Runway Bottleneck Optimising the Optimum

The author discusses the growing gap between capacity and demand, where the former often fails to meet the latter at airports worldwide, but especially in Europe. The author observes that the physical constraints of the runway system, which is dictated by arrivals and departures, creates the weakest link in the aviation chain that clearly shows the limits of capacity. It is suggested that more creative interplay between air transport partners (airlines, airports, air navigation services), coupled with the adoption of new technologies, can provide opportunities at major international airports that might solve the capacity problem. The article discusses the unprecedented air transport growth worldwide, particularly in the Middle East and China; consistent optimizing capacity, as experienced in Germany via air traffic control at both Frankfurt and Munich airports. One key to optimizing capacity is collaboration -- between navigation service providers, airlines and airport authorities. The international hubs of Frankfurt and Munich are cited as examples of such collaboration through their use of new collaborative technologies such as 4D Planner, a second-generation arrival manager that has been in use at Frankfurt Airport since 2003. The software permits arrival sequencing based on real-time data. It also uses data derived from flight plans, radar, weather reports, and aircraft performance to reduce controllers' workloads at busy hubs. Regarding departure management, the author cites Zurich Airport's "darts," a departure manager that compiles large data sets (e.g., startup times, taxi times, placement of push-back vehicles, availability of departure routes, blocked taxiways) to integrate with different processes – from enroute clearance to start up to taxiing to departure route selection. The author notes that the final element to manage airport bottlenecks is the controller in the tower, who uses knowledge, experience, and skills to optimize arrival and departure management into one integrated system. Research studying how controllers can connect arrival and departure management systems, using Frankfurt Airport as an example show promise in real-time simulations.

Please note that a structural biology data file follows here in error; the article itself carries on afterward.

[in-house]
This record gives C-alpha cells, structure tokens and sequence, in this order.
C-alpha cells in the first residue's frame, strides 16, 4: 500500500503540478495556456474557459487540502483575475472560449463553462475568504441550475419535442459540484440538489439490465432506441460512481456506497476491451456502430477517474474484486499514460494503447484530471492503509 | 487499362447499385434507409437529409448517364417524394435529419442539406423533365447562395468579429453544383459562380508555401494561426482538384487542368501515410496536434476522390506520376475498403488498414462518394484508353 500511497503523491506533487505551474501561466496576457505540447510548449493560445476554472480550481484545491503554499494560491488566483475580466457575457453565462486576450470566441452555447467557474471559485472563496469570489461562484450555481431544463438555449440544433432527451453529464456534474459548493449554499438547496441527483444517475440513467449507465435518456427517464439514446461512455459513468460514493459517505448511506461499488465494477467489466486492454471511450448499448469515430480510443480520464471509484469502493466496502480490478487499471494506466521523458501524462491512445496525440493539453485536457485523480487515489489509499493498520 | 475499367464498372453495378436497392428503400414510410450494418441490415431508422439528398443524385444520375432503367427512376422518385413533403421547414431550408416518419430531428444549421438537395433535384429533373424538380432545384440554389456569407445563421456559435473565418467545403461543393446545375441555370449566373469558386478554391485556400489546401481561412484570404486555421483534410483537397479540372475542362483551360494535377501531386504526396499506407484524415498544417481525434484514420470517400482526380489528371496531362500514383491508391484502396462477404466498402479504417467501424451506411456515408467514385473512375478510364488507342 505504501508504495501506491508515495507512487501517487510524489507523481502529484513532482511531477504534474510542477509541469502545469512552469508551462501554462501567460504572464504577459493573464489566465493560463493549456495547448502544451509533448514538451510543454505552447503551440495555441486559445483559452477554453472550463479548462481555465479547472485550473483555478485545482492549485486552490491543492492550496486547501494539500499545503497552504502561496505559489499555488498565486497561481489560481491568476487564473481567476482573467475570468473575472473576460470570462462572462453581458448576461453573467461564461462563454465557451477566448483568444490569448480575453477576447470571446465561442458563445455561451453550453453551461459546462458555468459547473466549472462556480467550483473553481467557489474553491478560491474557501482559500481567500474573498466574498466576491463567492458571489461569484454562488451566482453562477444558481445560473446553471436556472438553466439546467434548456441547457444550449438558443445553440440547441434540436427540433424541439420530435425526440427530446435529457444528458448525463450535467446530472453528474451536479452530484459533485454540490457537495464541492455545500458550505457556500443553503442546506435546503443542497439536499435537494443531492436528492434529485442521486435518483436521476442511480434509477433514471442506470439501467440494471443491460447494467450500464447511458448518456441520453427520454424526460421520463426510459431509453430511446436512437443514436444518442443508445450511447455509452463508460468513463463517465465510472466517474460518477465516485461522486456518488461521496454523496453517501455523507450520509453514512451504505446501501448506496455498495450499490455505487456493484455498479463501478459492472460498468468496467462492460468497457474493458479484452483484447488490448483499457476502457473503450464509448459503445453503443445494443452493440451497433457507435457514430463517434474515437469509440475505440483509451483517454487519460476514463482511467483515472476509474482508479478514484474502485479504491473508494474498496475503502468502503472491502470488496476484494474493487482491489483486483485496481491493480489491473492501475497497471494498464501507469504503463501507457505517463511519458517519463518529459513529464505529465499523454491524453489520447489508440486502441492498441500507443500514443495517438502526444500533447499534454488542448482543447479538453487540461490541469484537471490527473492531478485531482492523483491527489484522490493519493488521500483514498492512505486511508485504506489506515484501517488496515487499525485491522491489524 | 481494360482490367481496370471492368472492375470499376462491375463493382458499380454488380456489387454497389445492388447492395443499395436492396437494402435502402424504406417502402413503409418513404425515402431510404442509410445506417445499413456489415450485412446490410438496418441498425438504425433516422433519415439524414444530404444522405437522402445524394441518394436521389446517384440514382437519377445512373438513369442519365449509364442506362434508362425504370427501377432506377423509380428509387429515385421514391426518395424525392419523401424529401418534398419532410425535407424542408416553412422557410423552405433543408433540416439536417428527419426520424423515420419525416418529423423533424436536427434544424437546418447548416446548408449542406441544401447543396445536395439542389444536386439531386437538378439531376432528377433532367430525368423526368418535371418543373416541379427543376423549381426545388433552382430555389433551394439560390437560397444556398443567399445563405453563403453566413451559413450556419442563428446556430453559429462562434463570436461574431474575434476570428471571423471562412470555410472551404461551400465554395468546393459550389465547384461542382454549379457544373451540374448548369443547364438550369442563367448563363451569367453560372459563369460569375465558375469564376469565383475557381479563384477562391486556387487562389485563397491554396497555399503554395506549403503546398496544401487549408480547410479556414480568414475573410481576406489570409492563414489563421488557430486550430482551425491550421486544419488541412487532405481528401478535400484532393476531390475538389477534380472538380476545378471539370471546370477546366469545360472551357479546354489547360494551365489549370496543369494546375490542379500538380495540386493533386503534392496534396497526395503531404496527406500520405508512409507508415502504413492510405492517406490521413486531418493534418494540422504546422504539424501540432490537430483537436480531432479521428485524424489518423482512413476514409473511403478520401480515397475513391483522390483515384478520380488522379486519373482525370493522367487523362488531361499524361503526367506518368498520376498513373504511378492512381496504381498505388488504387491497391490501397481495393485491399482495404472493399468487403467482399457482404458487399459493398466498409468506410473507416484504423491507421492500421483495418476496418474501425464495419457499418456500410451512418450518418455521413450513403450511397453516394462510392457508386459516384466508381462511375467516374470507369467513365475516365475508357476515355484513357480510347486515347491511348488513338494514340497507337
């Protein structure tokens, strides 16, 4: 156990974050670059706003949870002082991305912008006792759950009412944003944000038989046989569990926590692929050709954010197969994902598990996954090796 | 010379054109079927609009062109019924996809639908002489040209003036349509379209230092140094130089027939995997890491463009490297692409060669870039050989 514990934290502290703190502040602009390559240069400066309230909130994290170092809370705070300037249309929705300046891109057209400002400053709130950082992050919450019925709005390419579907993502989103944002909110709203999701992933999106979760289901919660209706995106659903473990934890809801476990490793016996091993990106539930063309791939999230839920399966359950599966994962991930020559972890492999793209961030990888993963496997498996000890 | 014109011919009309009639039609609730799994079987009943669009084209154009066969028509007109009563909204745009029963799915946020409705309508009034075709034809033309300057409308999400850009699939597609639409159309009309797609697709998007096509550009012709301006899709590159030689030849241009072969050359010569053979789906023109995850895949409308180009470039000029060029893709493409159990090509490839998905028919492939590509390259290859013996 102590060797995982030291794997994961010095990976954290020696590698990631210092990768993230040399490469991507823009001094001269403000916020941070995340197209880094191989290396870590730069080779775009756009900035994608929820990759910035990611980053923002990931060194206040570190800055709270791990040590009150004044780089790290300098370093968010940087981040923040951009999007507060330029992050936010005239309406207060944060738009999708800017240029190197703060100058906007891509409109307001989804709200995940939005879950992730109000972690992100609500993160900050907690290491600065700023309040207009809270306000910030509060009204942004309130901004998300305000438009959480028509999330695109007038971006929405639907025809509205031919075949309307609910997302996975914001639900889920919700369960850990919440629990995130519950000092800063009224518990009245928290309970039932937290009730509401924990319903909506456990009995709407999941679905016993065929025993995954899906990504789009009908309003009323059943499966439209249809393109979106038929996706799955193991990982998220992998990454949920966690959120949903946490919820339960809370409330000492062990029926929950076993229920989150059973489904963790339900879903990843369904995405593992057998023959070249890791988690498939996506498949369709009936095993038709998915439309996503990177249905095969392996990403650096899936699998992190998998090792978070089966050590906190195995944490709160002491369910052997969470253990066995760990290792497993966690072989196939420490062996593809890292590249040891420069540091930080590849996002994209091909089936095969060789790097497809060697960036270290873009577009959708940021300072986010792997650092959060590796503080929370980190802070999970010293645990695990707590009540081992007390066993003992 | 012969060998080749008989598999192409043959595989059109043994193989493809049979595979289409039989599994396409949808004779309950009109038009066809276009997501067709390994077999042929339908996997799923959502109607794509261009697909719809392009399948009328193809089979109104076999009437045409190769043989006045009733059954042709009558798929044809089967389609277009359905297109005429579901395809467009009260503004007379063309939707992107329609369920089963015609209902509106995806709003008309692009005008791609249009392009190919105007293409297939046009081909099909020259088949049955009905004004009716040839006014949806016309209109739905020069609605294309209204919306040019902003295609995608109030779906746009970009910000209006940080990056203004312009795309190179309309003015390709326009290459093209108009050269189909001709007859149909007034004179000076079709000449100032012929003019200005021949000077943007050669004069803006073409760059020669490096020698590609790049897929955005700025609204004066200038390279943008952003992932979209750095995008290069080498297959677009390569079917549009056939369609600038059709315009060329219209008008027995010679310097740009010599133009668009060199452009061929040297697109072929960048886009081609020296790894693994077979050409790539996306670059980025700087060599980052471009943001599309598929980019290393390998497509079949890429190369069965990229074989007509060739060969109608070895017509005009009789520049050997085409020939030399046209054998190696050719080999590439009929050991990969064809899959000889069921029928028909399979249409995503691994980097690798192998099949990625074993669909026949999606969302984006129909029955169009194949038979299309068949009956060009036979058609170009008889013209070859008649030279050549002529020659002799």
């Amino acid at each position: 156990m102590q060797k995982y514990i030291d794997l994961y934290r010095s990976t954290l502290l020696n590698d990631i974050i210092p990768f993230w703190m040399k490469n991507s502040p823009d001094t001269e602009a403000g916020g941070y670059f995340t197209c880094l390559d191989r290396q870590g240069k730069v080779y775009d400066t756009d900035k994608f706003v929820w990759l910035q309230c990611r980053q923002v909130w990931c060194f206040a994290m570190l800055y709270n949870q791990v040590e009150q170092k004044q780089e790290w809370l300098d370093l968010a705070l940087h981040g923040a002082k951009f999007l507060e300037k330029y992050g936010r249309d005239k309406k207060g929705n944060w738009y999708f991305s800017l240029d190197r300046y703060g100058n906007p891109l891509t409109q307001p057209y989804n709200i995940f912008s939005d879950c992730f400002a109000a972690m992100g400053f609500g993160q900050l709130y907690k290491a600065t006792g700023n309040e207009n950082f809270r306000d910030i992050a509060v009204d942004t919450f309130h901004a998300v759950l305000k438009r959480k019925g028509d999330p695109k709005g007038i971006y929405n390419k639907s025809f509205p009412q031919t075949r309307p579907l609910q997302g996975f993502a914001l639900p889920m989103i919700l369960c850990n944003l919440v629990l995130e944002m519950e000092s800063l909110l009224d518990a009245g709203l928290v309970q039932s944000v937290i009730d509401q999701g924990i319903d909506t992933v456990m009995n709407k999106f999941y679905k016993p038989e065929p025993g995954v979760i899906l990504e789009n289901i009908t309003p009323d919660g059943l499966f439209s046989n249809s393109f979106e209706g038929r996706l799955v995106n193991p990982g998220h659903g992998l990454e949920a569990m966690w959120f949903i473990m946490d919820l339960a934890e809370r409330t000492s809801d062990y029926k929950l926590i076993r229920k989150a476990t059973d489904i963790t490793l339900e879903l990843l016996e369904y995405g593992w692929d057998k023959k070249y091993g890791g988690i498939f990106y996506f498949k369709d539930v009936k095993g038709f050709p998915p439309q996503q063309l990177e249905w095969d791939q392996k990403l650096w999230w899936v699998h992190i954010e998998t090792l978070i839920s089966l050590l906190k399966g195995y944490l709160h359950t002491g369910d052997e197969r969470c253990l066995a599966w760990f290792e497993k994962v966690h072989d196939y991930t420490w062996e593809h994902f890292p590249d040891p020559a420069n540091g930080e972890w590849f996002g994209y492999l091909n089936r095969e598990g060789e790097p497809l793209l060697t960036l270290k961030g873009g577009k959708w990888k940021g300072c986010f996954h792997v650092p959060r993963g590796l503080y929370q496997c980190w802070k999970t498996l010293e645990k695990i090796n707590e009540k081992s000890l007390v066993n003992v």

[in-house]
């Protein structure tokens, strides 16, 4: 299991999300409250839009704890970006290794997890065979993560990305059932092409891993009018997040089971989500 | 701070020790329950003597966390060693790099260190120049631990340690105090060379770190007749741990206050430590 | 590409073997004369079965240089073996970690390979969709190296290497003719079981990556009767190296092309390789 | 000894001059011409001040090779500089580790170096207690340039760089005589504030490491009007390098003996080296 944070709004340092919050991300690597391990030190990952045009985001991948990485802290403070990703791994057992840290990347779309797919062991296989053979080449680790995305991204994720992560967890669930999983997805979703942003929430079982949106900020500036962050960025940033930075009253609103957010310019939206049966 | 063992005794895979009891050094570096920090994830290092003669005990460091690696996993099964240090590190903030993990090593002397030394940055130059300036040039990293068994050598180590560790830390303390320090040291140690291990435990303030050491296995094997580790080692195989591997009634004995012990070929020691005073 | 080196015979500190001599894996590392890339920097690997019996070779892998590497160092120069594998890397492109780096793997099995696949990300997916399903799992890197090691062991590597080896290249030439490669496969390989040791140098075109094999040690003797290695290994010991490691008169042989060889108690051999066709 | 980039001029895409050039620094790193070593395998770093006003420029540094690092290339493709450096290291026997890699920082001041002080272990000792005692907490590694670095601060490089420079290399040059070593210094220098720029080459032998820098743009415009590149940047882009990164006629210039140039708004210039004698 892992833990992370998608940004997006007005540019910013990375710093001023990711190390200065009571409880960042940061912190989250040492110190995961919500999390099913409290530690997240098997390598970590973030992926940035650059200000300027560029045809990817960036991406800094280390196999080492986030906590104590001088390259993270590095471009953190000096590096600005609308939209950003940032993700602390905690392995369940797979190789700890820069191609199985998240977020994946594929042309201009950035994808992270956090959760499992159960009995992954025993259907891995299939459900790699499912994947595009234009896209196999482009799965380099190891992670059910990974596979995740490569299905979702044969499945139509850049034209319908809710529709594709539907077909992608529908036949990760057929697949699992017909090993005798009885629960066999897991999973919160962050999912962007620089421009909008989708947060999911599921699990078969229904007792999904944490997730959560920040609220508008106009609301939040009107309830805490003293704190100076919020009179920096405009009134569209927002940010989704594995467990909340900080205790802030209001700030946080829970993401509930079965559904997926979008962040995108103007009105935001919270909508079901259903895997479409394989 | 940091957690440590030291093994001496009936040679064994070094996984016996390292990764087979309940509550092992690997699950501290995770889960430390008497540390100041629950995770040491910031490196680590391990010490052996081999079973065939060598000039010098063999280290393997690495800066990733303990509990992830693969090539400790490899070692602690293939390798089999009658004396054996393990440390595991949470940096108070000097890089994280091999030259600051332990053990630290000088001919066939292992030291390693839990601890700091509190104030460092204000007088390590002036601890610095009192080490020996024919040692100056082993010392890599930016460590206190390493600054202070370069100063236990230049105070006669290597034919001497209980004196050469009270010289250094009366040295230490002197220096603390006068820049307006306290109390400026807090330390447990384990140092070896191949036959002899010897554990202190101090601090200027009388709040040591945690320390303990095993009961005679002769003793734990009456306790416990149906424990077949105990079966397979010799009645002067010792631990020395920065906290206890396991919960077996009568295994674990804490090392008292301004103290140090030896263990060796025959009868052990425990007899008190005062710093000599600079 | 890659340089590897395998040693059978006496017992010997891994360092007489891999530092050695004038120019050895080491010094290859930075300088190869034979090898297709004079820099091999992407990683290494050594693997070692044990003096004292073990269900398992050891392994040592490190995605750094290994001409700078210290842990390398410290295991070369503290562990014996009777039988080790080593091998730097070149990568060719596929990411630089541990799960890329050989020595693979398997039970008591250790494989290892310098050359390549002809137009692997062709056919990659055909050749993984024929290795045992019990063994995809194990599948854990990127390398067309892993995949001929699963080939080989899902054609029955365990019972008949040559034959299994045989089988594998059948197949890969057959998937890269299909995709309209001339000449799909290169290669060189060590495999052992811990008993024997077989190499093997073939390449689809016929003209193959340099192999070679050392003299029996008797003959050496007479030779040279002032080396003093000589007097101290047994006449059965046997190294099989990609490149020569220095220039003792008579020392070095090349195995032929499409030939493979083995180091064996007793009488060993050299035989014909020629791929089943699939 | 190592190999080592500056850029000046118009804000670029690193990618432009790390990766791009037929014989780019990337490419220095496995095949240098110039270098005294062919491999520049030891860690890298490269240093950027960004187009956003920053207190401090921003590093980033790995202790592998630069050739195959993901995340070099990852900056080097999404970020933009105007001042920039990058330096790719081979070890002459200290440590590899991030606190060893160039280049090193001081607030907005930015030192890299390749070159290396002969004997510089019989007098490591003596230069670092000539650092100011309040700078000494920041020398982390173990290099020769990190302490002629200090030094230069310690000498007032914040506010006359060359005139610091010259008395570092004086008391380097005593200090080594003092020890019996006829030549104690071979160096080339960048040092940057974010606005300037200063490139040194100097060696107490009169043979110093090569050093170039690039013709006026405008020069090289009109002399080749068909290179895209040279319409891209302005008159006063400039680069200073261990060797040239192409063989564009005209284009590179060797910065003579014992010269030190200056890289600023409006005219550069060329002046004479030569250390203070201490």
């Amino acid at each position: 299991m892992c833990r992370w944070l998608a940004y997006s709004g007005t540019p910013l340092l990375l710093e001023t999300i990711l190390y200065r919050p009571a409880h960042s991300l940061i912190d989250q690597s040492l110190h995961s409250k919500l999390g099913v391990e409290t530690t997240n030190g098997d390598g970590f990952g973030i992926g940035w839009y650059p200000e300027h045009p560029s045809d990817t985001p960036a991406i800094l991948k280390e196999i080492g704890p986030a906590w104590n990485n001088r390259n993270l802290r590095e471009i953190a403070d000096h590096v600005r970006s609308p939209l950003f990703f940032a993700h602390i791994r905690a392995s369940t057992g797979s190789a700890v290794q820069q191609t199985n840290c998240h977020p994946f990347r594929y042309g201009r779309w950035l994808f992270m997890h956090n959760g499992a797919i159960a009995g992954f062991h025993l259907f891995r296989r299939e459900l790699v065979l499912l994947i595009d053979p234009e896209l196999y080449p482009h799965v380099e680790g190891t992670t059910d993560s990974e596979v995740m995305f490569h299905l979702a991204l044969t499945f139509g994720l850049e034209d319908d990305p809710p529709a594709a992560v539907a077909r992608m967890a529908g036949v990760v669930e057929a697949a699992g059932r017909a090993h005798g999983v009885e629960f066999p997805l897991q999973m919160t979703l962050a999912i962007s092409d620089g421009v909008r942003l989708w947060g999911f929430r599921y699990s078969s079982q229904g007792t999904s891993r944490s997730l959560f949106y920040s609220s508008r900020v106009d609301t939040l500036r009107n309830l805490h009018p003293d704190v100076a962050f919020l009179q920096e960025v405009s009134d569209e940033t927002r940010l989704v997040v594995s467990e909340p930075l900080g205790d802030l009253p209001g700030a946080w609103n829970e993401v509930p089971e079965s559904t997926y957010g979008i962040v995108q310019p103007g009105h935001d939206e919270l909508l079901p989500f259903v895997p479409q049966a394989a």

• Availability:
  • Authors:
    • Kaden, Dieter
    • Riedle, Ralph
  • Publication Date: 2007-3

Language

  • English

Media Info

Subject/Index Terms

Filing Info

  • Accession Number: 01052291
  • Record Type: Publication
  • Files: TRIS
  • Created Date: Jun 29 2007 7:18AM